In the meantime, I have one of those phones that you just keep adding minutes and then use them up and add more. It is a great system, even when you fall on the ice, break your phone (was in my purse and it hit just right and ended up in pieces that could not be reassembled) and a couple, three, bones in your foot.
Replacing the phone was easy, including having the tech support people transfer my minutes and telephone number to the new phone. Way cool. I added minutes at that time because I was in the store and it was convenient and I just happened to have enough extra cash to do so.
A couple of weeks ago I bought a new minutes card and finally got around to adding the minutes to my phone. Truthfully, it is only because I noticed that there were only 59 minutes remaining that I thought about it. So, I united phone and card and scraped off the security code on the back.
Except, only 4 of the 20 numbers could be read. What the frakkity-frak? So, I found the contact number and called, explained my predicament and, 28 minutes later, the only way that they would consider helping me...no any actual promise...is if I fax the front and back of the defective minutes card, the receipt, the serial number of the phone and my name.
I do not have a fax. I do not have access to a fax, and I asked for some kind of alternative way to get that information to them. E-mail? No. Send photocopies through the regular mail? No.
So, I am off tomorrow to find a place to fax everything, the photocopies of those things as well as a letter to them. I will not share the part of the letter that details yesterday's experience and my admiration for their tech support people and the supervisor to whom I spoke.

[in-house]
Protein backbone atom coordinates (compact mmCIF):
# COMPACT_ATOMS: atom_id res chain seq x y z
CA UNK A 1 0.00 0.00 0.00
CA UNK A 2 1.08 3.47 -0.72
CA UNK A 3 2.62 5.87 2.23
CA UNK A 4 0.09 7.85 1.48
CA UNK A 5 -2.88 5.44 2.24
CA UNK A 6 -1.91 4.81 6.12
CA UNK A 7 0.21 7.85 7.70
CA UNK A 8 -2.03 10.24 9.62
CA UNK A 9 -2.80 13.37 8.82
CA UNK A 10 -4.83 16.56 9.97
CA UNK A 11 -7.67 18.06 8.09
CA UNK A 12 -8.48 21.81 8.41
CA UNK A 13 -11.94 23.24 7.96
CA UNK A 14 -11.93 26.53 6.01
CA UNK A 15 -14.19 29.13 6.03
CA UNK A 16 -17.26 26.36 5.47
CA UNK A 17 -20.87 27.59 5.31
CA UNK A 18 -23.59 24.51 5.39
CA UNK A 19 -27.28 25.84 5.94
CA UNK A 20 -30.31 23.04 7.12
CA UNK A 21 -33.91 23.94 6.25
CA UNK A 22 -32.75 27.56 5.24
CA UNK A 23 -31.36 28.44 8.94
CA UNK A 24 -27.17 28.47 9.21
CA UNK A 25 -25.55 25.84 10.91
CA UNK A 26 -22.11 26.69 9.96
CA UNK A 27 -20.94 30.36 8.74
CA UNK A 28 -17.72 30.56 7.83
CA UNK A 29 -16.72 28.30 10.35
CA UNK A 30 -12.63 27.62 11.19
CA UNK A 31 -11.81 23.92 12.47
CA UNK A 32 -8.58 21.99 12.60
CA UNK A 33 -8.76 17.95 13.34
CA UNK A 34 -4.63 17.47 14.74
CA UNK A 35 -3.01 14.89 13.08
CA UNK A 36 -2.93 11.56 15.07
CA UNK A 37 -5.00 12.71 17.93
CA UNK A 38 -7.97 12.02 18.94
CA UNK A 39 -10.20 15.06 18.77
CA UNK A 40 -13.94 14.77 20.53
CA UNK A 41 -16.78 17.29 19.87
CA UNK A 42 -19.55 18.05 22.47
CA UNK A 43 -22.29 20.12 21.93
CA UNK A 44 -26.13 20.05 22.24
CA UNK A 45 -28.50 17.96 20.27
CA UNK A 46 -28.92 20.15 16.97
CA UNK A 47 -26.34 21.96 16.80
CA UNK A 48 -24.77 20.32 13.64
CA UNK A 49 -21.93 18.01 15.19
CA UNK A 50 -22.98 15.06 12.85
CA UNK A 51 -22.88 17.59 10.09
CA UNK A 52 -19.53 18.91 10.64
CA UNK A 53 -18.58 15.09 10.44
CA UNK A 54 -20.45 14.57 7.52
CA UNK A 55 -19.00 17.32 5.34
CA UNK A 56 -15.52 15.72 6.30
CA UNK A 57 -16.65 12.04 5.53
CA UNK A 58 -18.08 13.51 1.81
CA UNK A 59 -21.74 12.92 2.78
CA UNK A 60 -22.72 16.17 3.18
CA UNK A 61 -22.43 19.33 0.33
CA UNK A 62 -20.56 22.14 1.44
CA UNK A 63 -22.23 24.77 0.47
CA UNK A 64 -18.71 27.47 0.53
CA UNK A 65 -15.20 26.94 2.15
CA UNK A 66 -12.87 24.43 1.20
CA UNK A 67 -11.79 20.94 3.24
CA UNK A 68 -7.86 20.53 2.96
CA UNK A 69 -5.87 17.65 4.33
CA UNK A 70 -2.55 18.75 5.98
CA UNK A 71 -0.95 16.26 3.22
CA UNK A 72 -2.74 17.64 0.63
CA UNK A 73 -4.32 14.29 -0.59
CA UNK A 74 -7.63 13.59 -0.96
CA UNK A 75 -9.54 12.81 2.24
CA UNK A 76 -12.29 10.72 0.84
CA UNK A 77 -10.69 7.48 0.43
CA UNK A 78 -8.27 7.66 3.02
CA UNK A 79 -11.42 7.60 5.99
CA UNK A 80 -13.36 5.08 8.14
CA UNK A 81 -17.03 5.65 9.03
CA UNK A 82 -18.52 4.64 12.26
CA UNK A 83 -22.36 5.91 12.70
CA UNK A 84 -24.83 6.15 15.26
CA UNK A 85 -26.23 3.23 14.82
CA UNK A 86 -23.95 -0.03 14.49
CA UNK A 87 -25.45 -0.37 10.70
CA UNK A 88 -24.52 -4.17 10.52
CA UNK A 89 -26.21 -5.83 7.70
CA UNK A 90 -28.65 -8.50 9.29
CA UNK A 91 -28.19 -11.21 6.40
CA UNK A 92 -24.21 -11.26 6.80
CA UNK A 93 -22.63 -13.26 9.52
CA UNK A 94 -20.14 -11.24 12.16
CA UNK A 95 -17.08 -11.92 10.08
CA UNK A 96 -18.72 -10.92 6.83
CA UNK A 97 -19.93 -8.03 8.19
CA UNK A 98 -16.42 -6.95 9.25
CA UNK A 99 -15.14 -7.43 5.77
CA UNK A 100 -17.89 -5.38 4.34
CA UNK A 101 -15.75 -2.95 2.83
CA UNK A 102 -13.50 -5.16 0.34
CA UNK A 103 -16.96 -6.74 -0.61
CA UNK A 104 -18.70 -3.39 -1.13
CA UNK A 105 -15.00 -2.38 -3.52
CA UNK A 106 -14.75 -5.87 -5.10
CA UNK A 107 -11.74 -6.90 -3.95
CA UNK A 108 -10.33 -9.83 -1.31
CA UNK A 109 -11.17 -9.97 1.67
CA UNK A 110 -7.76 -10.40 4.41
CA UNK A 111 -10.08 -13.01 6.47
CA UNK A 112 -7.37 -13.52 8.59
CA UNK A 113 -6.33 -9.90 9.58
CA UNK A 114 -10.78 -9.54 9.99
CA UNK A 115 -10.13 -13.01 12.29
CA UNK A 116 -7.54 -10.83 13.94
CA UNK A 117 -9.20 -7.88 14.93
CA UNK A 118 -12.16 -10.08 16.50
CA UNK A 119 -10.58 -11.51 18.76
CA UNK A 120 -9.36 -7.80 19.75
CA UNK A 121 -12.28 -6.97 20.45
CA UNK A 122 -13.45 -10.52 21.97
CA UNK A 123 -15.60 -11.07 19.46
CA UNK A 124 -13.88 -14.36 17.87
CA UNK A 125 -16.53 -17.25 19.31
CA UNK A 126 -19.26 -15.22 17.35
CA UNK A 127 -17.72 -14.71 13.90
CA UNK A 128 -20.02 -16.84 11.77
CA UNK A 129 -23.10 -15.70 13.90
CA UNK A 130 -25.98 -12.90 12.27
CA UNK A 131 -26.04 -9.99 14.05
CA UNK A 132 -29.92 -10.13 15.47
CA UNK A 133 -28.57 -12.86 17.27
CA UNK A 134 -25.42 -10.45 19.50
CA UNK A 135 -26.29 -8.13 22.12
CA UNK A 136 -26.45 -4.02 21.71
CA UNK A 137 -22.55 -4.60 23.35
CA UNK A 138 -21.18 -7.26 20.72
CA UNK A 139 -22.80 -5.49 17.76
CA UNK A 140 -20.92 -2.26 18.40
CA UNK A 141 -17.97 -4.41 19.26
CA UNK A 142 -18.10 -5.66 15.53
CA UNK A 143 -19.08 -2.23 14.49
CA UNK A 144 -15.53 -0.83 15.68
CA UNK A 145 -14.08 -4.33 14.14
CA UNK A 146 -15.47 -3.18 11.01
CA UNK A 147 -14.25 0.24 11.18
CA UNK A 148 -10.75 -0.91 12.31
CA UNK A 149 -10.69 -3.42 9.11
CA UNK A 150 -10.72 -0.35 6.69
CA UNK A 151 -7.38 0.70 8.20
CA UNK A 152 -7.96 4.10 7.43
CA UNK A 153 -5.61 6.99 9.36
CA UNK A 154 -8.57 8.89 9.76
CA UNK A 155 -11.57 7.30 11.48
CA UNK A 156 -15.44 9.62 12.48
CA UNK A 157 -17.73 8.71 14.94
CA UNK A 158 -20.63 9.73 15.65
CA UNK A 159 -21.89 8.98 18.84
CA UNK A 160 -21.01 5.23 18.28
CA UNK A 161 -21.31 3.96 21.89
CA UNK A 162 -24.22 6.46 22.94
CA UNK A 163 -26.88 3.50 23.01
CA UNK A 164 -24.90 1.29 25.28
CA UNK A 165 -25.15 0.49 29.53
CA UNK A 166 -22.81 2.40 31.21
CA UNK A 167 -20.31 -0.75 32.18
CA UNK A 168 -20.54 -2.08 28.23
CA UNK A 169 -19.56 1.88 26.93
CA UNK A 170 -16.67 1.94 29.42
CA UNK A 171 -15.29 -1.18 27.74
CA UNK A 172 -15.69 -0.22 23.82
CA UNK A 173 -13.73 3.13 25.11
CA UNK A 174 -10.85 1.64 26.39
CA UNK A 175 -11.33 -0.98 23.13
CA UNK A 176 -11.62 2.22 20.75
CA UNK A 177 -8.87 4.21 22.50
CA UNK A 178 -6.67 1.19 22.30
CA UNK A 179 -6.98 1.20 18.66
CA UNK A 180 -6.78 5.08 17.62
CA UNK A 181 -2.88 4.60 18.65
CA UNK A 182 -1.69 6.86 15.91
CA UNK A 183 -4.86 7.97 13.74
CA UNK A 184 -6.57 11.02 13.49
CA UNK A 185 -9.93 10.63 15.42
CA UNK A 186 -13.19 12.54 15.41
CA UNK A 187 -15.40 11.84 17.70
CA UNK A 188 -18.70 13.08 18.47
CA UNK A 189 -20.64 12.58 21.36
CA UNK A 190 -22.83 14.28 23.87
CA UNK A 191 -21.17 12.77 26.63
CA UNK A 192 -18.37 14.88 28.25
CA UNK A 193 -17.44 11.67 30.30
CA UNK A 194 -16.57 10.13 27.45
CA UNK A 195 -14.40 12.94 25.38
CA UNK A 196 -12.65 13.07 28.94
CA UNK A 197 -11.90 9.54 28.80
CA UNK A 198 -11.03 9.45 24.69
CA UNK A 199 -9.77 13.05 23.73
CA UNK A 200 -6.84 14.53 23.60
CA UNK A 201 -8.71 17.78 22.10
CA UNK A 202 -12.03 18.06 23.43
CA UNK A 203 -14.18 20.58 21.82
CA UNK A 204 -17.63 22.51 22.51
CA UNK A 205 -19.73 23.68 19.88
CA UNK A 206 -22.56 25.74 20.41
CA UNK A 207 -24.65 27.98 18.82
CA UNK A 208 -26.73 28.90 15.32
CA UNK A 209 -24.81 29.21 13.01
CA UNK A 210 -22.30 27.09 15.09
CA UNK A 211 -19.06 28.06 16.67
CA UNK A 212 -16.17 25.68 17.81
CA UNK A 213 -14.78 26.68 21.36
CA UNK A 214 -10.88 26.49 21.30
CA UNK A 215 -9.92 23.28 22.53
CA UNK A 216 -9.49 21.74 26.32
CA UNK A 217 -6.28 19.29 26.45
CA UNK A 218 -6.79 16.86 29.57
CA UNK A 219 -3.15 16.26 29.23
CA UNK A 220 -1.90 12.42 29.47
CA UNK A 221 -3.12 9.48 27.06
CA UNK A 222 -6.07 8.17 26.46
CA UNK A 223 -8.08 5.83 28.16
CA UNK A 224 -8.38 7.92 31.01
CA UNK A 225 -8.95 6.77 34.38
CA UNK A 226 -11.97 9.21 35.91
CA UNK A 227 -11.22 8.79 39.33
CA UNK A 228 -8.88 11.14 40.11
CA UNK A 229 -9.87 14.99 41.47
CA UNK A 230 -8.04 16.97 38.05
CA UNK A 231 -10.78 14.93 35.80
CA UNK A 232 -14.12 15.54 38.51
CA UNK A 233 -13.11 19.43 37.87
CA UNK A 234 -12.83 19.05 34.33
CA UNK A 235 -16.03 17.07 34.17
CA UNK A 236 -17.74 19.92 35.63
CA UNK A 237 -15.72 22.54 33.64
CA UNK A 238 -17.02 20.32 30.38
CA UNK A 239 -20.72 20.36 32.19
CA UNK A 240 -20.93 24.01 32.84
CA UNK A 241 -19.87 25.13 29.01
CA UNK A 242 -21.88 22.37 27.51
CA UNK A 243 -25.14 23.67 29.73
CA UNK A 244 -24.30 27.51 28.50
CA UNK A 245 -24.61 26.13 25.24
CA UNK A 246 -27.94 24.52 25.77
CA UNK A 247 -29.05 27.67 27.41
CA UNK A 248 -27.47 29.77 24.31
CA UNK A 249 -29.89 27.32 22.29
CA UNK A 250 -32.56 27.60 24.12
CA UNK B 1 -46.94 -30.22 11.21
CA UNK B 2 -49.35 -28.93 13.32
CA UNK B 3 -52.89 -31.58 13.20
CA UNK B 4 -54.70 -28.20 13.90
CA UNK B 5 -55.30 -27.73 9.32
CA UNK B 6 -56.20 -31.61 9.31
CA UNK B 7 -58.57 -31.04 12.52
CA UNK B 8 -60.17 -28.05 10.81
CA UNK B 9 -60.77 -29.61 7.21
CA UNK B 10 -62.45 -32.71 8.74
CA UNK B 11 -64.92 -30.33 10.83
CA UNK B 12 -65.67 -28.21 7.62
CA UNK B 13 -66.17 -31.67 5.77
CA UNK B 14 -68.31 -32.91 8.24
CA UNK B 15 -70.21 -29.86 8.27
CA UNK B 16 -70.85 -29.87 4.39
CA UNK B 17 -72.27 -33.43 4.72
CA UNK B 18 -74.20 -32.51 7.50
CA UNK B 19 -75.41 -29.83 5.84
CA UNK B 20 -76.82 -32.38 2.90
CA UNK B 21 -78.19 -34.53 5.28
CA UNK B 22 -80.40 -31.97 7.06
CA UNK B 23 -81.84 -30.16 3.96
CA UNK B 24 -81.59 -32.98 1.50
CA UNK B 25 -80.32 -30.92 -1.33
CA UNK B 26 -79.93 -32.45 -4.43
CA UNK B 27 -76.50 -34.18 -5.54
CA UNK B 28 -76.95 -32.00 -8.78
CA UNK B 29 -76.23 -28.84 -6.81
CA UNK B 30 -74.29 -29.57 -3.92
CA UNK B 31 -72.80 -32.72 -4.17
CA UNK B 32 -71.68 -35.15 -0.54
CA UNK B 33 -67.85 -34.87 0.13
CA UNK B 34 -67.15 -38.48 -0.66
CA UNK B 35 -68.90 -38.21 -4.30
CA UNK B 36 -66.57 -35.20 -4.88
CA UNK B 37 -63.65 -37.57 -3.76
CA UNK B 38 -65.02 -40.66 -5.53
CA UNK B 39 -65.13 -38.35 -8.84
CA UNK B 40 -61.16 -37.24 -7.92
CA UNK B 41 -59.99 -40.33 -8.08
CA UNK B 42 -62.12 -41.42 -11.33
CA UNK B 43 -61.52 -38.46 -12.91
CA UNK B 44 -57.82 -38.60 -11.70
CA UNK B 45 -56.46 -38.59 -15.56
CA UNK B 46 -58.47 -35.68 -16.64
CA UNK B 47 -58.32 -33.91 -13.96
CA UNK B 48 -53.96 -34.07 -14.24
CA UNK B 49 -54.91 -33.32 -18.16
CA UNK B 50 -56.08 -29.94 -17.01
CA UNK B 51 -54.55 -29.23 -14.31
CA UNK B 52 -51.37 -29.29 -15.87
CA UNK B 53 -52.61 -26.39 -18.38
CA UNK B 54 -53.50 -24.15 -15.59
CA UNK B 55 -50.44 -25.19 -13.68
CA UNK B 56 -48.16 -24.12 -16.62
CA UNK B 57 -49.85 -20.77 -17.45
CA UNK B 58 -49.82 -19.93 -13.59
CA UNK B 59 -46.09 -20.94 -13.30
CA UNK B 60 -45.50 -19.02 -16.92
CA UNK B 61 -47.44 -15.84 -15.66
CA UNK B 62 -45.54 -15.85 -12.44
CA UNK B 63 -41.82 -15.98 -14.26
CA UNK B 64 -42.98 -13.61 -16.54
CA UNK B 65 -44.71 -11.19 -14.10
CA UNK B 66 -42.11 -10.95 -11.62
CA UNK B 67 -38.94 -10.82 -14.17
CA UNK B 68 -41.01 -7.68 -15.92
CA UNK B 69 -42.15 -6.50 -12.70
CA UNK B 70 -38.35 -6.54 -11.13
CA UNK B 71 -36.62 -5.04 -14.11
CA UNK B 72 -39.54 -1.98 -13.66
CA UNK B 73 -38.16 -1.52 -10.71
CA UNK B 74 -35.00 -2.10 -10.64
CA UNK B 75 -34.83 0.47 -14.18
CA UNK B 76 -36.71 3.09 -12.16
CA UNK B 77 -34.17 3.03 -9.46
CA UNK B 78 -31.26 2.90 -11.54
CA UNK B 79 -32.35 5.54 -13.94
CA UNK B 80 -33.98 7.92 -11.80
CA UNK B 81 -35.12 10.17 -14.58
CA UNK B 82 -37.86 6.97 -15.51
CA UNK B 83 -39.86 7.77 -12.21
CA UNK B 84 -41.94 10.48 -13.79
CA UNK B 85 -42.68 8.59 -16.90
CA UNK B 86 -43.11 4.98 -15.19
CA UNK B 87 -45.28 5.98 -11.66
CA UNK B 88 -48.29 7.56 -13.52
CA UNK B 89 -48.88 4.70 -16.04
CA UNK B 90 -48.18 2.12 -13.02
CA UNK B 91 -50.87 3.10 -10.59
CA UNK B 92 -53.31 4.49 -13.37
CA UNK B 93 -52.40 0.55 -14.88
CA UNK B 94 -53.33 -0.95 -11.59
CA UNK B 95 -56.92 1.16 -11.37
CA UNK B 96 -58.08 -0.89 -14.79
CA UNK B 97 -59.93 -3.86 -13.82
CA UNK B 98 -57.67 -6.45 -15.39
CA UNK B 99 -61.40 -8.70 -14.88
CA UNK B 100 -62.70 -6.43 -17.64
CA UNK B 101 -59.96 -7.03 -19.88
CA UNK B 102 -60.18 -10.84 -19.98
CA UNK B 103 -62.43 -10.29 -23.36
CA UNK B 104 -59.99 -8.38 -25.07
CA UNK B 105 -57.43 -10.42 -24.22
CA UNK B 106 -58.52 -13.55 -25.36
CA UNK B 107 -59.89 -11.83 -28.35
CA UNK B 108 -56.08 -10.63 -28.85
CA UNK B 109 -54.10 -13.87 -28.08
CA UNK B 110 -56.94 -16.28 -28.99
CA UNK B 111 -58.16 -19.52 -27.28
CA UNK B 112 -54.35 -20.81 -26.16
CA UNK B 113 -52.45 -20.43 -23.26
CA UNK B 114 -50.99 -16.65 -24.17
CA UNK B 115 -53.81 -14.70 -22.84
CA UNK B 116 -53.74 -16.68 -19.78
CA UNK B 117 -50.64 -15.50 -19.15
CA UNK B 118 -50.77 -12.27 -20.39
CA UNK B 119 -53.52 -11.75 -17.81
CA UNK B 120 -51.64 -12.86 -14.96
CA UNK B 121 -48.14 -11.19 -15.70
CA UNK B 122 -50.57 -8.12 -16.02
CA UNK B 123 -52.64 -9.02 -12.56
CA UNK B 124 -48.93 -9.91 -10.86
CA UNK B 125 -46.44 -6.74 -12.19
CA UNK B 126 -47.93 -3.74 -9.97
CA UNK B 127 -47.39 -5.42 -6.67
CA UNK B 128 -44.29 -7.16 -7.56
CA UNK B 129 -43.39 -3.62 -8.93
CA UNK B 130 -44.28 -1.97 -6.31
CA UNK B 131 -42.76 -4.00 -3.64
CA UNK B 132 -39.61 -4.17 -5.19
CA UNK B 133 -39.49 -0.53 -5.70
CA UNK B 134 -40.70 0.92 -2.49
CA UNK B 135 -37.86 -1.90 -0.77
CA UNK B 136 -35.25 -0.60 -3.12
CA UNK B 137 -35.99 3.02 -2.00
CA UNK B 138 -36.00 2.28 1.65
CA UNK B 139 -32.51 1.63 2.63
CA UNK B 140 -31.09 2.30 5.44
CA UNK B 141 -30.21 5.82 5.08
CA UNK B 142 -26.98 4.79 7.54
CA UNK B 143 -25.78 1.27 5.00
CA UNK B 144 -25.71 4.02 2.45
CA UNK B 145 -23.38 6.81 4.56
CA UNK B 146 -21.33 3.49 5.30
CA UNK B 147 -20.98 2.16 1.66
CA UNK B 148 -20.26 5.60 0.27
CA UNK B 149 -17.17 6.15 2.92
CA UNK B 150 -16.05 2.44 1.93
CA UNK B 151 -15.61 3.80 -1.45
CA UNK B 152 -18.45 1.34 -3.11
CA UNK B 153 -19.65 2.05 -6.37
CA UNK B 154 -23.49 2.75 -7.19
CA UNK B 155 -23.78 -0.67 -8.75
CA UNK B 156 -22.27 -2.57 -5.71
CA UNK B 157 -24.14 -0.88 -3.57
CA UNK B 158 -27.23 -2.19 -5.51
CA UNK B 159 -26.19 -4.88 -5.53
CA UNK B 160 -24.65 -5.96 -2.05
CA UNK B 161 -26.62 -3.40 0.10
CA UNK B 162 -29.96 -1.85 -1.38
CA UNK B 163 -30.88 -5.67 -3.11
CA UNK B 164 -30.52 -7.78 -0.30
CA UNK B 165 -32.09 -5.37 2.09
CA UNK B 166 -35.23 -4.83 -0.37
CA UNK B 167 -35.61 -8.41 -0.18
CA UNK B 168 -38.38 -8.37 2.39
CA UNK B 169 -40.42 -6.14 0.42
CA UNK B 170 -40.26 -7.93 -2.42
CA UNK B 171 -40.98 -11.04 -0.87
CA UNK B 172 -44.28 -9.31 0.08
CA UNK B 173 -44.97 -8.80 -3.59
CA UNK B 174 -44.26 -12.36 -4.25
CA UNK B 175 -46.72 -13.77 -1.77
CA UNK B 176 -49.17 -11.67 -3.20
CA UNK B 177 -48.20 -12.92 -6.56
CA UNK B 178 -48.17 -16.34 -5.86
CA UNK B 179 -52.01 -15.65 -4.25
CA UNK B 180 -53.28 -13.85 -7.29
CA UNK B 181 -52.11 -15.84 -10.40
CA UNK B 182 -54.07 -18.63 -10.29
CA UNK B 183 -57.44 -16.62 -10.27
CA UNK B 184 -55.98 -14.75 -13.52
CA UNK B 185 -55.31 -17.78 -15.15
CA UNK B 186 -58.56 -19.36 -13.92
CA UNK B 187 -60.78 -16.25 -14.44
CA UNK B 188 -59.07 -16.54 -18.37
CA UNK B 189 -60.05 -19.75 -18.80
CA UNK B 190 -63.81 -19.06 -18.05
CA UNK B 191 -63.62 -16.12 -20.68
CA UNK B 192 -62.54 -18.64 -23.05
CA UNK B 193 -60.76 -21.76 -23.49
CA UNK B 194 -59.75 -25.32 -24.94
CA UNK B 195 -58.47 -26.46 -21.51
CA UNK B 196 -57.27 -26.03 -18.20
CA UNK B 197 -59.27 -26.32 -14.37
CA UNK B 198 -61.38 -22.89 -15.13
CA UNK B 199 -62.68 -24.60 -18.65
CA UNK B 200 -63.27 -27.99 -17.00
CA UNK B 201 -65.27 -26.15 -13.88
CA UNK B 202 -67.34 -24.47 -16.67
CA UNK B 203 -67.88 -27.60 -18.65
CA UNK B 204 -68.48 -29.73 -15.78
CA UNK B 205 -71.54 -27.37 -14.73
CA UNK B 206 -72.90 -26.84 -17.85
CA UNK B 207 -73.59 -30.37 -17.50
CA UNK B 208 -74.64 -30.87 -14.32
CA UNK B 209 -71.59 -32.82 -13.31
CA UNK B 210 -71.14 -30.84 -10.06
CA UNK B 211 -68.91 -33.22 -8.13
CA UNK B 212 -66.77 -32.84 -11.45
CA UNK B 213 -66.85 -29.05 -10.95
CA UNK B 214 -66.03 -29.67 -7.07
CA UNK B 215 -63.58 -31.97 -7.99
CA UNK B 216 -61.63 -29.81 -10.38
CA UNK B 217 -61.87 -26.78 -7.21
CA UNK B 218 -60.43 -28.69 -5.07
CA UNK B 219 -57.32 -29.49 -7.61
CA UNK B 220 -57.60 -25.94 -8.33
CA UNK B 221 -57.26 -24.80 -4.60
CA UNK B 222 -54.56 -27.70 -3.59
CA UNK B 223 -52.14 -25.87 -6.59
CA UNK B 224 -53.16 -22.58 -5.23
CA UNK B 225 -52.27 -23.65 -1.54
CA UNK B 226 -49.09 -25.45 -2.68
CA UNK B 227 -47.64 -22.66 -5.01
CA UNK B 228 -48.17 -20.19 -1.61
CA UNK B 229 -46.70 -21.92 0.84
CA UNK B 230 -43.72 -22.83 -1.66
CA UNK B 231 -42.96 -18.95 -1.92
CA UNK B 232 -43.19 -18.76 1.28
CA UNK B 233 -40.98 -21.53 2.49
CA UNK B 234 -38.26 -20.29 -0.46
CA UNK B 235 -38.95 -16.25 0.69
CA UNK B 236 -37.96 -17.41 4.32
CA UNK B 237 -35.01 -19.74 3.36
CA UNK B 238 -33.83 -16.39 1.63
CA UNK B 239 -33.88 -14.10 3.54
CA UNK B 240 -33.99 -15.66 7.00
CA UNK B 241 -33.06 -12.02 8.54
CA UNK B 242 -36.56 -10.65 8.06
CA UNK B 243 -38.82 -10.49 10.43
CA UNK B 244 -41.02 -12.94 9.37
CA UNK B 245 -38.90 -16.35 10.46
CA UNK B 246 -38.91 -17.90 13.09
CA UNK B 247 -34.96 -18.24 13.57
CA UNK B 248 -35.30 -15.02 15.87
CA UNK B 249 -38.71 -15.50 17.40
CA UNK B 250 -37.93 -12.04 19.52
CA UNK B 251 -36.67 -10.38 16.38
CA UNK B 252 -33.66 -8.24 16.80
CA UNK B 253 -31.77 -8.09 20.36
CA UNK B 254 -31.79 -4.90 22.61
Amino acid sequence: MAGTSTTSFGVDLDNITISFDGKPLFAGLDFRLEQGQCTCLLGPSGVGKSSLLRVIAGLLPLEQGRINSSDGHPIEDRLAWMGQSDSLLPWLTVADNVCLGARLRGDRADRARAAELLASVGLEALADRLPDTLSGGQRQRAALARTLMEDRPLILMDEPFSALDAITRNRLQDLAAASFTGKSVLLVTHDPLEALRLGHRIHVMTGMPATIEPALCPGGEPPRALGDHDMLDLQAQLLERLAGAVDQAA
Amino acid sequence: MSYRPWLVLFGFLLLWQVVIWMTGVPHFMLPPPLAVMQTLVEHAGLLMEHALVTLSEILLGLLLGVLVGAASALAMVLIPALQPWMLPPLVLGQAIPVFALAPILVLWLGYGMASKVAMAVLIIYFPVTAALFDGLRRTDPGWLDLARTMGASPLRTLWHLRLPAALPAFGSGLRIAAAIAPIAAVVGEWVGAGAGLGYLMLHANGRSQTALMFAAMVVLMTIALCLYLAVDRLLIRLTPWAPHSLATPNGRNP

But, there is something that they do not understand or know about the majority of their customers.
I know that those folk are just like me, using that company's phone and minutes because they simply do not have any resources that would allow them to use a decent phone and plan. We cannot afford a Jitterbug or Consumer Cellular product. We cannot go to AT&T or USCellular or T-Mobile or Cricket or any other provider.
So, Trakfone, I would like to share some information with you.
Many of us:
- Have and use your phones because we cannot afford any other phone plans.
- Lack the discretionary income to just buy minutes for our phones any old time we like. We have to save our money in order to keep our phones filled.
- The reason is that we lack the ordinary resources that ordinary people take for granted. Even the most frugal among us have a little bit of cash that they do not have to stress about using. Some of us who have income just over the upper limits for receiving social service support still need to have a phone. Some of us are the chronically underemployed, are in recovery (bless their hearts) and/or are homeless and living in shelters or are using the resources they have to take care of other family members. Another segment of your customers, and I am guessing that there are fewer of us than the other segments are people like me. Women like me, who are survivors of domestic abuse, and who have little or nothing because what we have is just what we managed to grab as we fled our abusers. For me that means a few clothes and my cat. Surviving should be enough, I guess, but it not always is.
- Do not have facsimile machines, which is the actual name for fax machines, which I know because I have worked in businesses that use them. We do not own them or have access to them, and I suspect that most of your customers do not have the extra cash to throw around on faxing fees, should they be fortunate to find one.
- Your tech support woman, the one who told me that her best advice to me was to contact the store where I bought the minutes card and ask to return or exchange it for a minutes card that is not defective. Shame. Not for the lack of ability to help me, but for knowing that the minutes card could not be returned or exchanged because she knows all of your policies perfectly. And, because I trusted her I did exactly that and called the store.
- Cannot afford to waste the 23.01 minutes with your tech support people, which is partly my fault for asking twice to speak to someone who might be able to help me or help me find an alternative way to help myself. We also cannot afford the extra 5.23 minutes on a cruel wild-goose-chase calling a store that your representative absolutely knows is unable to help me because if they want to sell your products they have to abide by your rules and policies. All of which your tech support woman knew.